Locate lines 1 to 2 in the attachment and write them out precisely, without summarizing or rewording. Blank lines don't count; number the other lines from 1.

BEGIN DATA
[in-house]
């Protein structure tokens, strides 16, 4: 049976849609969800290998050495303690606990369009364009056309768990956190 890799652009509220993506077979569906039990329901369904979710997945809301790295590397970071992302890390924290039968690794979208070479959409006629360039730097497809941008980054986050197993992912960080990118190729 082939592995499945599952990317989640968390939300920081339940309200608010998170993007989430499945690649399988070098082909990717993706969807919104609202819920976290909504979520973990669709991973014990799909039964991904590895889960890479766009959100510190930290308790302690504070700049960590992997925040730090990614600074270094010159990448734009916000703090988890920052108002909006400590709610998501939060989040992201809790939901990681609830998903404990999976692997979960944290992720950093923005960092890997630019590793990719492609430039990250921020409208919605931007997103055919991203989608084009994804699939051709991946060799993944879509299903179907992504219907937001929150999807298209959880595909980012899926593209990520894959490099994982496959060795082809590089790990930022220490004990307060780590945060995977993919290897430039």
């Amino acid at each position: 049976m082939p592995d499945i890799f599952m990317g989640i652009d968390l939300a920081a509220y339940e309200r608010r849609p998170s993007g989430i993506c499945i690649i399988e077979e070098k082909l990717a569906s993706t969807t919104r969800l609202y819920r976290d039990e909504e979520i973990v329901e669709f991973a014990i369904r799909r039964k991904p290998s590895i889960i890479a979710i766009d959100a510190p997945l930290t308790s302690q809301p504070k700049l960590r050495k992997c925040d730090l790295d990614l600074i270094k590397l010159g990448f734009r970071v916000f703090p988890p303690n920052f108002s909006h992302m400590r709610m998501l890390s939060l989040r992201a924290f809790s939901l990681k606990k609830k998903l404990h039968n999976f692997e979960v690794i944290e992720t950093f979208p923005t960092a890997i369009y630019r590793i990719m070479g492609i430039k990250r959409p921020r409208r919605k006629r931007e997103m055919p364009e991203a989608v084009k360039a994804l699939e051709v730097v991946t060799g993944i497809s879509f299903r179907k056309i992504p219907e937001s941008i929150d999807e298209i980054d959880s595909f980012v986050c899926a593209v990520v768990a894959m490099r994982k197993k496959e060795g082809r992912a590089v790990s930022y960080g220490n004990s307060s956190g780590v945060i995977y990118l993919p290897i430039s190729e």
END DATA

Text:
[in-house]
């Protein structure tokens, strides 16, 4: 049976849609969800290998050495303690606990369009364009056309768990956190 890799652009509220993506077979569906039990329901369904979710997945809301790295590397970071992302890390924290039968690794979208070479959409006629360039730097497809941008980054986050197993992912960080990118190729 082939592995499945599952990317989640968390939300920081339940309200608010998170993007989430499945690649399988070098082909990717993706969807919104609202819920976290909504979520973990669709991973014990799909039964991904590895889960890479766009959100510190930290308790302690504070700049960590992997925040730090990614600074270094010159990448734009916000703090988890920052108002909006400590709610998501939060989040992201809790939901990681609830998903404990999976692997979960944290992720950093923005960092890997630019590793990719492609430039990250921020409208919605931007997103055919991203989608084009994804699939051709991946060799993944879509299903179907992504219907937001929150999807298209959880595909980012899926593209990520894959490099994982496959060795082809590089790990930022220490004990307060780590945060995977993919290897430039």